Essential Apache for Web Professionals

Author: Scott Hawkins
Pages: 256
Publisher: Prentice Hall PTR
ISBN: 0130649309


This is my second Apache related book review, so I’ll spare you of the introducing paragraph with props about how powerful Apache is, and how it should suite all your web server needs. The review is a bit shorter than our usual reviews as the book has about 130 pages of text, with additional 80 pages divided into two appendixes covering error codes and listing of Apache directives.

About the author

Scott Hawkins is a UNIX System Administrator located in Atlanta, Georgia. His previous books include “Linux Desk Reference Second Edition” and “Apache Web Server Administration and E-Commerce Handbook”. With Ellie Quigley, he is co-author of “The Complete Linux Shell programming Training Course“.

An interview with Scott Hawkins is available here.

Inside the book

Experienced system administrator with another Apache book behind, Mr. Hawkins presents the overview on Apache web server, which he divides into five logical parts – installation, basic Apache, hosting multiple sites, dynamic content and advanced topics. Each of the parts contains just enough information you will need, making this book a perfect reference guide.

As most of the technical books do, “Essential Apache for Web Professionals” starts with an introduction on some of the basic concepts needed for understanding the content of the book. Presented here, you will find information on general network concepts (IP addresses, name resolution, socks, ports and protocols) and Apache-specific concepts (parent and child processes, directives, handlers, modules and MIME types).

Following the introduction, author presents a detailed guide related to Apache installation on both Unix/Linux and Windows environments. I should mention that the Windows operating system receives less exposure, as the installation is based on the point-and-click method, while Unix/Linux offers more things to do. Apache can be installed both from source code or directly with a binary distribution. Both ways will have its fans, as some people just want the typical installations, when the others like the pleasures of customization.

In the “Basic Apache” chapter, the author presents valuable information on the important functionalities of the Apache web server and provides an extensive overview of Apache httpd.conf directives. You configured Apache at least ones in your IT history right? If you did, you probably know that configuration is a smooth process and that httpd.conf file offers a lot of background information on the things needed to be set-up. The configuration section of this book provides a worthy written reference to the directives defined in the configuration file. The section can be of a big interest to you, as it provides scope on all those directives you just passed by and wondered for what they are used for. Other main parts of this chapter include logging and processes of starting and stopping the Apache web server. Each of these topics is covered decently and offers some nice tips.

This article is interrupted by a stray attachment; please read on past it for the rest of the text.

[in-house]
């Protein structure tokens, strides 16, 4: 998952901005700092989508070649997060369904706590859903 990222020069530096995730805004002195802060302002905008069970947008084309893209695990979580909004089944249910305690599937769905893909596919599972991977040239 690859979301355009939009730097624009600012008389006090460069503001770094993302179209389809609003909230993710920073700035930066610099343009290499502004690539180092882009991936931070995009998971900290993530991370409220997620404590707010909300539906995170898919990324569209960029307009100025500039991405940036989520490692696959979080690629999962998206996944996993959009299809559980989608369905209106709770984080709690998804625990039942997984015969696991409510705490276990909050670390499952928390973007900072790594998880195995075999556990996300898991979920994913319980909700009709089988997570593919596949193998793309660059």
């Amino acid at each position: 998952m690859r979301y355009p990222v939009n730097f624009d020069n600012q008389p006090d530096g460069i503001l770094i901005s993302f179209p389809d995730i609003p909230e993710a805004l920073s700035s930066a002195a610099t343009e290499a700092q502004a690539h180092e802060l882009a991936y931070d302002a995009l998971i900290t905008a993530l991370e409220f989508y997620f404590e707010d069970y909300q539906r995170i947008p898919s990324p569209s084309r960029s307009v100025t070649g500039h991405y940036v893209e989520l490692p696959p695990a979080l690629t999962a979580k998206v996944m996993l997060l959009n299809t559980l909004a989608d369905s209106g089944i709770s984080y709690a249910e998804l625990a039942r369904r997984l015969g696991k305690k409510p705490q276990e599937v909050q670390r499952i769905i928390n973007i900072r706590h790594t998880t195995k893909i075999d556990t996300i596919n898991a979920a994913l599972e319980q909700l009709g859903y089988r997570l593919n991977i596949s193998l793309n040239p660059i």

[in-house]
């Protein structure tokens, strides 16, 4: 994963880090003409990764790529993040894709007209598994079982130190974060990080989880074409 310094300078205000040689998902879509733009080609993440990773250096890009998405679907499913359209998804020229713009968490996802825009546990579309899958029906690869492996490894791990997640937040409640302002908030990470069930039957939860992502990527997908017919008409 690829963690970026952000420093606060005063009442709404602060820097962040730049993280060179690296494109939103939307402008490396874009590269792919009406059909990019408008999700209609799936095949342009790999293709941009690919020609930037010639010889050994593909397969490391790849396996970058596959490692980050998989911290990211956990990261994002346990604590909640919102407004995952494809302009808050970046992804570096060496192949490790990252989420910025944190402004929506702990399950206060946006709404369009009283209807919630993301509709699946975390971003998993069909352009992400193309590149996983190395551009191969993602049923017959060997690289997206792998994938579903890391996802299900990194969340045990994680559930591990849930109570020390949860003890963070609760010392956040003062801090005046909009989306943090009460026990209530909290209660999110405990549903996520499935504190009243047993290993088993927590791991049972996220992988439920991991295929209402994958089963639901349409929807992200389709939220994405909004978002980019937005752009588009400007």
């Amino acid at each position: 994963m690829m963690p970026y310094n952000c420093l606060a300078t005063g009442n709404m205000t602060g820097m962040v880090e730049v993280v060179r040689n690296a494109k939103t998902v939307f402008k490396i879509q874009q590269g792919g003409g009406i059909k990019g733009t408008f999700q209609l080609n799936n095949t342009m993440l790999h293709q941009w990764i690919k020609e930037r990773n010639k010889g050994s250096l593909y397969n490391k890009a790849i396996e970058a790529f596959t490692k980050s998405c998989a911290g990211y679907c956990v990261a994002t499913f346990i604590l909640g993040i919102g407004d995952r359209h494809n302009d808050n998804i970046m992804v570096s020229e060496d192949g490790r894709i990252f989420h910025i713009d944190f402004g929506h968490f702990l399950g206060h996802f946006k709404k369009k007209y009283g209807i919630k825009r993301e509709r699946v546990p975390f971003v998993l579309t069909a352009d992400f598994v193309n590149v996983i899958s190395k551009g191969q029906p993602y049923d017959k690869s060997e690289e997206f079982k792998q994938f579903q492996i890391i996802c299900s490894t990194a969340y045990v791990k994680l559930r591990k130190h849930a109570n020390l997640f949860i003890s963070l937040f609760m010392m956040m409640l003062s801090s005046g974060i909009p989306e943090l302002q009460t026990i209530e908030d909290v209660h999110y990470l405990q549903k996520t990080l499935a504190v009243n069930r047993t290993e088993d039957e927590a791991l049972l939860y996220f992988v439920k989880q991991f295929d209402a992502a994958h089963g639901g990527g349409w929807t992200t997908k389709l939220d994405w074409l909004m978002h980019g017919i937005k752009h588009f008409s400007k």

In the following short chapter entitled “Hosting Multiple Sites”, the author discusses the three most popular methods of enabling a single Apache server to serve multiple sites. These ways include creating user homepages (defined by adding ~user to the default server address), virtual hosting by name (when Domain Name Servers point several domain names to the same Apache powered server) and virtual hosting by IP (concept similar to using the hosting by name but it doesn’t uses the NameVirtualHost directive). Afterwards the author introduces the concepts of dynamical content with a scope on CGI, SSI, PHP, FastCGI, mod_perl and mod_python. These topics also contain some security tips presented along the lines. The fifth, final chapter, talks about Apache performance tuning, creation of custom modules, load balancing and interaction with Web Databases.

All the chapters presented in this publication, are introduced with an “actual” author’s view on how he started with Apache. One of the chapter introductions contains a really funny “boss description”. Here it goes: “June was one of those caffeine-powered corporate ambitionaholics who won’t have a soul until it’s available for the Palm Pilot. The help desk hummed the Darth Vader theme song when she walked by. Rumor had it that Nostradamus mentioned her by name” 🙂

My take on the book

As the book is titled “Essential Apache for Web Professionals”, it delivers just that – the essential easily understandable information needed for Apache administrators and Apache wannabes. If you ever worked with Apache, you probably know that this little package offers great functions and features, and this book will provide you an insight on the Apache stages, from installation to the advanced usage.

I was really satisfied with the way Mr. Hawkins presents information on the Apache web server, detailing all the configuration and usage descriptions and correlating them to the appropriate directives and functions. The book doesn’t offer a separate section on security, but the author is security conscious and security tips can be found throughout the book. I would recommend this book for Apache administrators of novice and inter-mediate level, as well to any web professional that should know what Apache is and how it works.

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